It’s the Apocalypse, wait its just Snow.

Sitting here today as Oklahoma weather shows it’s ugly face, and everyone preps as if the zombie apocalypse is about to occur, you know rushing to the grocery store fighting over bread and milk.  Nevertheless I thought since everyone else was stocking their cabinets with food and supplies I would prep you all with some winter driving tips!

RCI Snowy Vehicle

Winter Weather Driving Tips from The Weather Channel:

1. Make sure both you and your vehicle are properly equipped to handle the roads and the weather. My husband laughs at me because when the weather rolls around I put snacks & blankets in my car. I don’t want to starve or freeze to death! I think the amusing part here is that we do not live in Montana where you go MILES without seeing anything or anyone. Bottom line here, dress accordingly and be prepared for anything.

2. Slow down & drive smoothly. Speeding to get out of the weather is not going to help anyone. Patience is a virtue (I am not saying I have much of one myself), but driving slower and being more cautious is going to be your saving grace.  Keep your lane changes to a minimum, and do not lay on your brakes.

3. Do Not Tailgate. Obvious as it may be tailgating provides a ton of accidents and claims.  I also know that driving on a busy road makes tailgating hard to avoid.  If you leave too much space between you and the car in front of you other drivers jump right in. Stop and go traffic is the worst. A fender bender in the freezing rain and snow is not the way you want to spend your time. These fender benders are so frequent when roads wet or icy some cities run programs like Tulsa’s “Operation Slick Streets” which means that officers will not respond to non-injury accidents. They suggest you exchange insurance information and if you are close to a Quick Trip you can pick up a collision report to fill out.

4. Do Not use Cruise Control. Hopefully this will keep your speed down as well as keep you more aware of your surroundings.

5. Pull over or stay home. Of course if you are able to stay home and out of the weather that would be your best bet. If you do have to get out then remember that there is no shame in pulling over or waiting till the weather lightens up before heading on your way.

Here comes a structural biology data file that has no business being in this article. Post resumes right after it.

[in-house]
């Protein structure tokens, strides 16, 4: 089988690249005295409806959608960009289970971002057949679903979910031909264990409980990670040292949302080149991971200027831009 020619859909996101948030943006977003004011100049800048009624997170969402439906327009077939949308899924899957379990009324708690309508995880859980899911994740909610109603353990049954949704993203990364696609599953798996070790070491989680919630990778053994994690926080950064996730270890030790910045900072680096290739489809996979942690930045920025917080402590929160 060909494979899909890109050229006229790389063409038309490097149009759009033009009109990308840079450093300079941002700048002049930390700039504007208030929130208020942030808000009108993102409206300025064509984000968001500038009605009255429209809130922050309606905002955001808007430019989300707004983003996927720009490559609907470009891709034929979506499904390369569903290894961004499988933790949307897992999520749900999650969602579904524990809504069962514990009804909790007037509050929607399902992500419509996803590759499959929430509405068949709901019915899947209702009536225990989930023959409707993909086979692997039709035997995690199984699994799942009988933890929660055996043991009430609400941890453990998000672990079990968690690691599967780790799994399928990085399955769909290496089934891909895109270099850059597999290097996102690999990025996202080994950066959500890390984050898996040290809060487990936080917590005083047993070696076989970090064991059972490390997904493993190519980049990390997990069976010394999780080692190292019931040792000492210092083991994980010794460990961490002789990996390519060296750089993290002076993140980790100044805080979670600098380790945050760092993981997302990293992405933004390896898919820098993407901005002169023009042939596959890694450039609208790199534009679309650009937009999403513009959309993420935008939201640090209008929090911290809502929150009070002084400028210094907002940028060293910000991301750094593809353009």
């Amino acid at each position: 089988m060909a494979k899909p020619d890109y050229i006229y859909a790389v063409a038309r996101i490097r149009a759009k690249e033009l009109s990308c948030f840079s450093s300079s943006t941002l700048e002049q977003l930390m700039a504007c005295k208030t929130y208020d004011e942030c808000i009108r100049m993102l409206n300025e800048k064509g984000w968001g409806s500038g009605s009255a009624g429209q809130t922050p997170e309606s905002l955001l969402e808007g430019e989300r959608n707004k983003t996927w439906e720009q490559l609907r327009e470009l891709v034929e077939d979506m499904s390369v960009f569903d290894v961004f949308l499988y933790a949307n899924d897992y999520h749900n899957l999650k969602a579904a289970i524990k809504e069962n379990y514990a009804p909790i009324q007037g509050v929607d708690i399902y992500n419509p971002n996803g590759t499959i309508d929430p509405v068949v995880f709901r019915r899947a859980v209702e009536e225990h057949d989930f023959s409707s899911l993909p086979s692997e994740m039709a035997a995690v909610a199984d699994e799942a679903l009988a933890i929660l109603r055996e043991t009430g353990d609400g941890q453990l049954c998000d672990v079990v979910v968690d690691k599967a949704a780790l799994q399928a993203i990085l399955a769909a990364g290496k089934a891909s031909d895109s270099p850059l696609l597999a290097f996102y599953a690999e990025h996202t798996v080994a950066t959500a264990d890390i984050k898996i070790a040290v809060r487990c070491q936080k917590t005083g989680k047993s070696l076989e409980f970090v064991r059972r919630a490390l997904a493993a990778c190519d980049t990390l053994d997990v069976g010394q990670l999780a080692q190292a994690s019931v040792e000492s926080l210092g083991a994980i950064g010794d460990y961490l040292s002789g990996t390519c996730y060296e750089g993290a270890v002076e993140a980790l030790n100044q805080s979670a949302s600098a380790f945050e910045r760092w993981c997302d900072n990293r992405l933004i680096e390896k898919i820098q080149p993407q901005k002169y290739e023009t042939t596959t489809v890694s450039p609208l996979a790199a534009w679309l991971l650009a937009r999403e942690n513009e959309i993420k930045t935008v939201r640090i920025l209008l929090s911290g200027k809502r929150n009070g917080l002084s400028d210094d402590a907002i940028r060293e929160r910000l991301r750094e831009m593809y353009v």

While working on this I have read on that Tulsa has in fact enacted the “Operation Slick Streets” this means it is getting rough out there. Hopefully everyone has their milk and eggs because as of this morning there was not a lot left. Everyone remember these driving tips and be safe as you head home!


Remember 2:00 AM on Sunday, November 3

Remember 2:00 AM on Sunday, November 3

Daylight Savings Time Ends

Yes, it is that time of year again, time to change those clocks. Did you know that daylight saving time started in 1918 in the United States? It was an idea brought to the attention of Benjamin Franklin who believed “early to bed and early to rise” according to David Prerau, author of the book Seize the Daylight: The Curious and Contentious Story of Daylight Saving Time. There are mixed feelings for many Americans about the usefulness of Daylight Saving Time, how do you feel about it? Give us your thoughts in the comment section below.


Also: It is a good idea, while changing your clocks that you also check your smoke detectors and carbon monoxide alarms. Checking these devices at both time changes will ensure that they are working properly and will be ready in the case of an emergency.

Fall Back

Shredding Event Huge Success! Thank You Rogers County!

Check Out Your Local Value News

Check Out Your Local Value News

Shred Day 2013
Our RCI Insurance Group Shredding Event this past Saturday was a huge success! Thank you Rogers County! Here are some hints to further protect your identity.
1. Never click on email coming from the IRS. They WILL NOT email you.
2. Make sure all financial services documents mask SS#s whenever possible.
3. Sign up for credit bureau monitoring from each of the 3 credit aencies.
4. Never ignore an IRS notice. Such correspondence often indicates unauthorized use of your identity and account.
5. Always store Social Security cards in a safe location.
6. Never discard documents with SSNs without shredding
7. Resist company requests to provide SSNs unless totally necessary
8. Store sensitive documents in a locked file or safe
9. Use firewalls and anti-spam/virus software

Warnings for Flood Damaged Vehicles